# Difference between sparse cholesky and cholesky decomposition

I am confused as to the difference between the regular cholesky decomposition and the sparse cholesky decomposition (i.e. that which is performed by LAPACK's CHOLMOD for example).

I understand the Cholesky decomposition decomposes a square matrix, $$A$$, into two matrices $$D$$ and $$L$$ such that $$D$$ is diagonal, $$L$$ is lower triangular and:

$$A=LDL^T$$

From what I understand the Sparse Cholesky decomposition involves first working out some form of permutation $$P$$ matrix and applying it to a matrix $$A$$ in the following manor and then performing some form of Cholesky decomposition like so:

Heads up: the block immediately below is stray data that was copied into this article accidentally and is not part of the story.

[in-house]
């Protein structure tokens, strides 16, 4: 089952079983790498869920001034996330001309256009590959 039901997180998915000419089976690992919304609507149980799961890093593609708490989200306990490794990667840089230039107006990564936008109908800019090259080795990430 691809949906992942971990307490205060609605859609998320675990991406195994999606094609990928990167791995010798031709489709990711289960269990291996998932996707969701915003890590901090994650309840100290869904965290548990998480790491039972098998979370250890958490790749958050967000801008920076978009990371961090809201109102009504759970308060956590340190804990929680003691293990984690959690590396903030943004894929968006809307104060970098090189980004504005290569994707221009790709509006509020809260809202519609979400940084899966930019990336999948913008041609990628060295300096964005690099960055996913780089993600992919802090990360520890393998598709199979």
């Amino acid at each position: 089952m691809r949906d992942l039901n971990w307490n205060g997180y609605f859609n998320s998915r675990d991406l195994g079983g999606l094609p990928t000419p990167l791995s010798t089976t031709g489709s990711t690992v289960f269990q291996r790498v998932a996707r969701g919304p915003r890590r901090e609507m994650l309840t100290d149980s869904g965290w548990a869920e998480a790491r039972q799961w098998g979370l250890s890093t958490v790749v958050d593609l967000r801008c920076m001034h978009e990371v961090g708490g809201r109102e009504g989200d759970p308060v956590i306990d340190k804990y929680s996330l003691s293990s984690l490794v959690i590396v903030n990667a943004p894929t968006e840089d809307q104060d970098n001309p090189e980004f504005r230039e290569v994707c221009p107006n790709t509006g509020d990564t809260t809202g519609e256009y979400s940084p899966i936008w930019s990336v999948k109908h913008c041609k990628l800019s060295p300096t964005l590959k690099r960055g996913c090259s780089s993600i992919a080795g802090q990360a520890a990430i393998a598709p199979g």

$$PAP^T=LDL^T$$

I guess my main confusion is this. Suppose I had the matrix $$A$$ and I have previously run a sparse cholesky decomposition on a different matrix, $$B$$, which had the same structure (i.e. zeros in the same entries as in $$A$$) and have the permutation used in that decomposition $$P_B$$. Can I just work out $$P_BAP_B^T$$ and do a regular cholesky decomposition of that to obtain the sparse cholesky decompositon of $$A$$ or is there more to the sparse cholesky decomposition than just finding the permutation?